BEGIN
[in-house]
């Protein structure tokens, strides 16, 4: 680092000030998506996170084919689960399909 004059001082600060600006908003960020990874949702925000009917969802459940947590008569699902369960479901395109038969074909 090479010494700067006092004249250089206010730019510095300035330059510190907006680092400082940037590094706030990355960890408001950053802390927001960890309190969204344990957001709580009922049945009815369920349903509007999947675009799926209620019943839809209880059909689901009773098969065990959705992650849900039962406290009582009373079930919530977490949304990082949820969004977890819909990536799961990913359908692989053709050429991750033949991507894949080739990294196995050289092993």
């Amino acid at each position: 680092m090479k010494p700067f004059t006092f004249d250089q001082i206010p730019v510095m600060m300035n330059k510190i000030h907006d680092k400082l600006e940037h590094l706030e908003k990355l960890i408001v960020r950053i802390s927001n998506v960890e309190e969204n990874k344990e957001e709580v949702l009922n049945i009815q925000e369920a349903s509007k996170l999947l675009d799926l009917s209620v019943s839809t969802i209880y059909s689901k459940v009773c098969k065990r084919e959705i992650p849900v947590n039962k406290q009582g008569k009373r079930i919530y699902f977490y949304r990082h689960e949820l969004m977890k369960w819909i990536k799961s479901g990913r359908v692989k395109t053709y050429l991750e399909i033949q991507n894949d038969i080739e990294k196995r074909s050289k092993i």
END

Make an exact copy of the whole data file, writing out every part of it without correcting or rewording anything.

[in-house]
């Protein structure tokens, strides 16, 4: 680092000030998506996170084919689960399909 004059001082600060600006908003960020990874949702925000009917969802459940947590008569699902369960479901395109038969074909 090479010494700067006092004249250089206010730019510095300035330059510190907006680092400082940037590094706030990355960890408001950053802390927001960890309190969204344990957001709580009922049945009815369920349903509007999947675009799926209620019943839809209880059909689901009773098969065990959705992650849900039962406290009582009373079930919530977490949304990082949820969004977890819909990536799961990913359908692989053709050429991750033949991507894949080739990294196995050289092993």
């Amino acid at each position: 680092m090479k010494p700067f004059t006092f004249d250089q001082i206010p730019v510095m600060m300035n330059k510190i000030h907006d680092k400082l600006e940037h590094l706030e908003k990355l960890i408001v960020r950053i802390s927001n998506v960890e309190e969204n990874k344990e957001e709580v949702l009922n049945i009815q925000e369920a349903s509007k996170l999947l675009d799926l009917s209620v019943s839809t969802i209880y059909s689901k459940v009773c098969k065990r084919e959705i992650p849900v947590n039962k406290q009582g008569k009373r079930i919530y699902f977490y949304r990082h689960e949820l969004m977890k369960w819909i990536k799961s479901g990913r359908v692989k395109t053709y050429l991750e399909i033949q991507n894949d038969i080739e990294k196995r074909s050289k092993i």